Copper Mines Are Booming

A Chinese worker hoists coils of copper tubes at a copper products plant in Nantong, China. Xu Ruiping / Imaginechina-Zuma

Copperfinger doesn’t have the same ring as Goldfinger. Nor would you be very impressed by a man with a copper gun.

Copper isn’t glamorous. Unlike gold, it is not likely to be recommended as an investment by Glenn Beck. Yet, before and after the financial crisis, copper has been one of the world economy’s star performers.

Sure, you were smart if you bought gold at the bottom of the financial crisis, back in February 2009. With gold touching a record $1,500 an ounce last week, you’re up 75 percent. But if you’d bought copper, you’d be up 181 percent.

Today the world’s copper mines are booming. I spent several hours last Tuesday sweltering nearly a mile underground at the huge Konkola mine near Chin-go-la in Zambia. It’s a powerful symbol of the new economic world order. The miners are Zambians. The technical guys are (white) South Africans. The owners and managers are Indians.

Like most Zambian mines, this particular one was not viable with prices below $2,000 a ton, as they were between 1997 and 2003. But with copper up to about $9,400, it makes sense to sink new shafts to reach the deepest ore, even though it means dealing with prodigious amounts of underground water.

Here, where the mighty mechanical drill bores into the wall of the most recently blasted stretch of tunnel, is the sharp end of the world economy. When you switch on the light, it’s copper wire that conducts the electricity to the bulb. Chances are the hot water that came out of your shower this morning arrived there through a copper pipe. From the corrosion-resistant copper carbonate that makes the Statue of Liberty green to the circuit board in your computer, the brown metal is as practical as the yellow metal is precious.

So just why has copper been trumping gold as an investment? The answer is partly that the extraordinarily loose monetary policies adopted by Western governments to combat the financial crisis have driven up the prices of nearly all commodities.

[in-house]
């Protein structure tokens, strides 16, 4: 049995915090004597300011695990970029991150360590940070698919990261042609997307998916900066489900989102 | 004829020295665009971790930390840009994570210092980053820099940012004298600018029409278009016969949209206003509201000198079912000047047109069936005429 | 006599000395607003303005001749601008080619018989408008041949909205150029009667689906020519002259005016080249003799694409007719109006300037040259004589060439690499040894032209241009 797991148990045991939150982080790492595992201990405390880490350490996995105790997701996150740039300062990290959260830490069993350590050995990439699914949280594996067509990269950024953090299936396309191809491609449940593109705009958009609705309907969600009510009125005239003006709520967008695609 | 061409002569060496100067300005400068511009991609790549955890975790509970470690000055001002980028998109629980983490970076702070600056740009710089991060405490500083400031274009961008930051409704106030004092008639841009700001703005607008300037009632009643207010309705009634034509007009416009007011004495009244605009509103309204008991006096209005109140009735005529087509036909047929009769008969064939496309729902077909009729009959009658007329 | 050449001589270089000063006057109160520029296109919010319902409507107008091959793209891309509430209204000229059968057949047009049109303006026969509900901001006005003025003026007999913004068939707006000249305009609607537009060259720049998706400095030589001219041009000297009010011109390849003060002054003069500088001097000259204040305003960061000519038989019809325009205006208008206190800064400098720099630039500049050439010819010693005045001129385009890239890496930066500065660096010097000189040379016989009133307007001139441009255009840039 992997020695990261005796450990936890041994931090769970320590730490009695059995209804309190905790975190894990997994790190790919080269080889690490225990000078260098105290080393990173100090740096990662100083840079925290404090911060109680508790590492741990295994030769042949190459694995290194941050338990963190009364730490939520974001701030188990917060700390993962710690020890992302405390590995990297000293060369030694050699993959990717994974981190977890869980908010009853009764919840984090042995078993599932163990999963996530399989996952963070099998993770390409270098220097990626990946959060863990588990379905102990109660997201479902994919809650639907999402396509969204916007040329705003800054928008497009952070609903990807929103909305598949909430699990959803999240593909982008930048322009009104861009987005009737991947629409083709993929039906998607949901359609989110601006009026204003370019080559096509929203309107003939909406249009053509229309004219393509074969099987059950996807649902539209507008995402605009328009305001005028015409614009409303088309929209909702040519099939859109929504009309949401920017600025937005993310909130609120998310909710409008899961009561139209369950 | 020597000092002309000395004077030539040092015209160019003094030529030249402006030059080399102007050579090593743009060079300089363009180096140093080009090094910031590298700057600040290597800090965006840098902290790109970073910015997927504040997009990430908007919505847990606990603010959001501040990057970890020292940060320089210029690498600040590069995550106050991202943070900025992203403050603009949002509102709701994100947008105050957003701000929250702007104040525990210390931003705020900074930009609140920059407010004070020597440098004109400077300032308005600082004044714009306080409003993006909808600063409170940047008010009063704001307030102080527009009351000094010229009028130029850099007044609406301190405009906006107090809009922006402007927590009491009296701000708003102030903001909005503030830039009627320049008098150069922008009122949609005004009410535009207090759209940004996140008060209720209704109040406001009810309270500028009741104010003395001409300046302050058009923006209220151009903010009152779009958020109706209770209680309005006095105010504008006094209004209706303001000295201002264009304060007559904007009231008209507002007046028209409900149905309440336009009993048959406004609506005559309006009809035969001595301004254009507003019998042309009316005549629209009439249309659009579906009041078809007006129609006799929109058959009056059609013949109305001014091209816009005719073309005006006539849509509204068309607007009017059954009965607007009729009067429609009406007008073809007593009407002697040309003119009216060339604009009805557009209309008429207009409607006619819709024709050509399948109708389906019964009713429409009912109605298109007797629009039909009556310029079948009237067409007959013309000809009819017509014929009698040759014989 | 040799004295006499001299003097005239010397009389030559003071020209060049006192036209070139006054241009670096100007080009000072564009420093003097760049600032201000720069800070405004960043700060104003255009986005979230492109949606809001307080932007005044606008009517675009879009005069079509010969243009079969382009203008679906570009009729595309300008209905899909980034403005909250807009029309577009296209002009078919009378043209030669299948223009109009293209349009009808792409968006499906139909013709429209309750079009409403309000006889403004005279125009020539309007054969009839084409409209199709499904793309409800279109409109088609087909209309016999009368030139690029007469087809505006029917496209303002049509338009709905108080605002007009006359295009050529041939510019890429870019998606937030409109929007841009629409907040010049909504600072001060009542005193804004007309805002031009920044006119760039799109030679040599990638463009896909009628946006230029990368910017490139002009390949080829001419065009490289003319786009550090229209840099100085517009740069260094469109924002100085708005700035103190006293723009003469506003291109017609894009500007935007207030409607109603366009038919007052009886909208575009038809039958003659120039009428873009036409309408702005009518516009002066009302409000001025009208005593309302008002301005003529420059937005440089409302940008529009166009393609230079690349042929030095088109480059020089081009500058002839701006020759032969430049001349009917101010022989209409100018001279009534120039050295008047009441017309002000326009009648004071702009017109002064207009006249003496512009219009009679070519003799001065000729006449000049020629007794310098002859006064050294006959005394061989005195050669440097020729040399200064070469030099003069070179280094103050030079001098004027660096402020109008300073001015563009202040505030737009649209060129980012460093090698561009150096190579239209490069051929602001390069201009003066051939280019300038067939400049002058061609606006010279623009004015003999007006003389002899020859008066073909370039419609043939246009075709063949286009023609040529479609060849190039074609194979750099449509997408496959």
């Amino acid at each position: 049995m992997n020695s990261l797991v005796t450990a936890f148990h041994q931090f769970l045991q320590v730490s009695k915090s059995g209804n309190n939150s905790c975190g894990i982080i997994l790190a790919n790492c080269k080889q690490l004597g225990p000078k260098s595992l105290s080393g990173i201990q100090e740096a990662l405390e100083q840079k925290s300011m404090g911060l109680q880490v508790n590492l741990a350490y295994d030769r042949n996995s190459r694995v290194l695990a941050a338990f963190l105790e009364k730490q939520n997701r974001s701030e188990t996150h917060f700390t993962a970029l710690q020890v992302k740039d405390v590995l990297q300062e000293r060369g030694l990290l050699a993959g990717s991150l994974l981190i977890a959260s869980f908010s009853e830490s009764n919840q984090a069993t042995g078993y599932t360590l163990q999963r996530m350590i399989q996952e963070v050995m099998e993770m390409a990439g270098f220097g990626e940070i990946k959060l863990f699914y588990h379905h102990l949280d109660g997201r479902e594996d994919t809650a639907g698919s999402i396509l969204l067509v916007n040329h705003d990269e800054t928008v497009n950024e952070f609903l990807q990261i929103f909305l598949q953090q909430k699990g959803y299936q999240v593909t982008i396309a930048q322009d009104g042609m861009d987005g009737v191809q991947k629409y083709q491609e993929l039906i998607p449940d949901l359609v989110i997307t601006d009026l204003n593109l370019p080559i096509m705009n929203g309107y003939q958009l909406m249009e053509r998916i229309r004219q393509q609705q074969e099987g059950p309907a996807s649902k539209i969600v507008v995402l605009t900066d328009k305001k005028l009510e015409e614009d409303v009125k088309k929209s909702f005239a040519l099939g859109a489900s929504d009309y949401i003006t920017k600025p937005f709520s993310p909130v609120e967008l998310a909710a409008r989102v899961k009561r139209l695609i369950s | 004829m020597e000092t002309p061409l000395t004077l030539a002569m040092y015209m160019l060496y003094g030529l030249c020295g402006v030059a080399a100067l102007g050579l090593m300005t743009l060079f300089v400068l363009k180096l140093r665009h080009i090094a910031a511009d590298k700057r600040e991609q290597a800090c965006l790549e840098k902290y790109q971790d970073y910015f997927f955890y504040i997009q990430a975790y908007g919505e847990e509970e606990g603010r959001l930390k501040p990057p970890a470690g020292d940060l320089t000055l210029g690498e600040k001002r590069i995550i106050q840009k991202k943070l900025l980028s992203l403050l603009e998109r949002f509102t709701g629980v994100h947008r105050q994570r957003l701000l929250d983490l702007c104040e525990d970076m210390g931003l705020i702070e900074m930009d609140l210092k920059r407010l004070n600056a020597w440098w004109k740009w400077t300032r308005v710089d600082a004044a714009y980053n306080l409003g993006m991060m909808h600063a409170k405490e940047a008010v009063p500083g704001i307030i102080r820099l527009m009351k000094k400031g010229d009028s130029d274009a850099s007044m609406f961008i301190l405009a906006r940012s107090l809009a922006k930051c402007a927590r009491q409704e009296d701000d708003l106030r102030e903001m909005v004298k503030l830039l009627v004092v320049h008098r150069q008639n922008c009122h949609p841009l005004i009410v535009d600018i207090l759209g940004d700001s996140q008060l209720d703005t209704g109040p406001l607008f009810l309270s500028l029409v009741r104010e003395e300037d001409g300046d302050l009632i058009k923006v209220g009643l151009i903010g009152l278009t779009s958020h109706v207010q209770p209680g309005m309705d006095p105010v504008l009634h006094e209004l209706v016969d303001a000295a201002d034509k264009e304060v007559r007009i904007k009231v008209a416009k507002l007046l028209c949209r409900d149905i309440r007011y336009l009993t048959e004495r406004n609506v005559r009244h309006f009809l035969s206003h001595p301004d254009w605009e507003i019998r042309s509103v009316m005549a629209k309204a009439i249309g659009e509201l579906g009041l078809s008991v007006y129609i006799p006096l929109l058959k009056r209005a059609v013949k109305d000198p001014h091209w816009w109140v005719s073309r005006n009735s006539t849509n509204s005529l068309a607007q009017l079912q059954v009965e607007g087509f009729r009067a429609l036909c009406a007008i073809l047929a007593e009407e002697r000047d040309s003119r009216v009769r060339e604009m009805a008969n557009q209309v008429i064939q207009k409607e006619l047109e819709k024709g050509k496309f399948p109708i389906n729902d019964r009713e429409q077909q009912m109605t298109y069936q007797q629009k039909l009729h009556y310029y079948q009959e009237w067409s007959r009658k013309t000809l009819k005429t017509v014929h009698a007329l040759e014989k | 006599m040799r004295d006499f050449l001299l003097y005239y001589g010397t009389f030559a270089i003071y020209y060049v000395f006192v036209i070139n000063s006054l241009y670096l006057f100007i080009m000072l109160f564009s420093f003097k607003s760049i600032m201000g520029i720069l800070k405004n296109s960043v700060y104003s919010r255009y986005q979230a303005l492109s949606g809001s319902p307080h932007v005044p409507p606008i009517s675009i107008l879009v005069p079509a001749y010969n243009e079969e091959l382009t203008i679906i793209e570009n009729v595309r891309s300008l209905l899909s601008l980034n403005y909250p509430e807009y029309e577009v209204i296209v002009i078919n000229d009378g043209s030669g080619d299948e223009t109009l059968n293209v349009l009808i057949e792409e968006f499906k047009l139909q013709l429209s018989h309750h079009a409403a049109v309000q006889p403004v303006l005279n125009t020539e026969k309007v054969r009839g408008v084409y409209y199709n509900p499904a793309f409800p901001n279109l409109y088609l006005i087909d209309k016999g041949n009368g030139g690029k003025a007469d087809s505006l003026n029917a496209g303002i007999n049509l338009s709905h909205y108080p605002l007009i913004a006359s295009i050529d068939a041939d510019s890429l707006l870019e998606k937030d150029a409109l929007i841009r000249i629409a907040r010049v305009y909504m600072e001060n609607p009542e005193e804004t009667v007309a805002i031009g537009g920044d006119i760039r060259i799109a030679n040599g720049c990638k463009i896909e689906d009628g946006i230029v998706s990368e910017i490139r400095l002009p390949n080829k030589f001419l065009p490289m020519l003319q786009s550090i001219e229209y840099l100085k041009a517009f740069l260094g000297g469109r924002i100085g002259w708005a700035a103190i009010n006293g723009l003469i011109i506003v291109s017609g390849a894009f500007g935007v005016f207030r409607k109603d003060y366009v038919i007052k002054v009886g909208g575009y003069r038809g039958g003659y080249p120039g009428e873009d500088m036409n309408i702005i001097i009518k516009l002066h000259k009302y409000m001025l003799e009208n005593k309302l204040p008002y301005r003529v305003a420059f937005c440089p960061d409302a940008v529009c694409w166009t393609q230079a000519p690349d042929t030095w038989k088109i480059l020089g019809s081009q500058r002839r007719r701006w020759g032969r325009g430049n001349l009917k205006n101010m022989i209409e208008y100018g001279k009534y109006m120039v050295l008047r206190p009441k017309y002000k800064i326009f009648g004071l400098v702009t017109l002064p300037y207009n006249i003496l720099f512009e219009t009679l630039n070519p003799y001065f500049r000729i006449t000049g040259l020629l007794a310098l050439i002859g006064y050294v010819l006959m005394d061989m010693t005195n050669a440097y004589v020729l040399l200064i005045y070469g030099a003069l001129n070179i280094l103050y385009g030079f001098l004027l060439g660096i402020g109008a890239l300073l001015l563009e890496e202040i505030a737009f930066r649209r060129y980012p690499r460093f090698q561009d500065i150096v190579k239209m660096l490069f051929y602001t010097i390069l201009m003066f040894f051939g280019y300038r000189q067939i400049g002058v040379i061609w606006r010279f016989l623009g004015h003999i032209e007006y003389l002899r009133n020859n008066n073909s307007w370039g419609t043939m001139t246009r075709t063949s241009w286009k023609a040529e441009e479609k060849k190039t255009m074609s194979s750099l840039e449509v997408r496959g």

But the key to the copper story is soaring Asian demand. Asians want modern houses with Western-style wiring and plumbing. They want cars. They want electronic gadgetry. So they want copper. In 2005 China accounted for 22 percent of global copper consumption. In 2009 the figure was 39 percent. Try as they may, the copper miners can’t keep pace. And the supply of copper in the world isn’t limitless. Indeed, if the rest of the world were to consume at just half the American per capita rate (1,389 pounds in an average lifetime), we’d exhaust all known copper reserves within just 38 years.

Asians were shocked by the price spike of 2004–08, which saw copper prices quadruple; hence their recent rush to invest in copper mines. The big question now is whether this new scramble for Africa is worsening the disease it was supposed to cure. Rampant Asian demand has once again driven up prices. Higher commodity prices are feeding into higher consumer prices. Inflation in China hit 5.4 percent last month. That makes the authorities nervous. The last thing they want is the kind of popular unrest that was sparked by higher prices in North Africa.

All over the world, central banks are applying the brakes. The European central bank has already raised rates. The Fed seems intent on ending quantitative easing in June. The People’s Bank of China, meanwhile, has not only raised rates but also increased reserve requirements for banks. Remember, this comes as fiscal policy is also being tightened in the developed world—even, belatedly, in the United States. Remember, too, that higher commodity prices act as a tax on consumers in importing countries. Higher prices plus lower growth equals stagflation.

So far these changes have had little impact. But brace yourself. To my eyes, global monetary and fiscal tightening is a clear sell signal for commodities. That could take the shine off copper—and send a blast of cold air down the ventilation shafts of Zambia’s mines.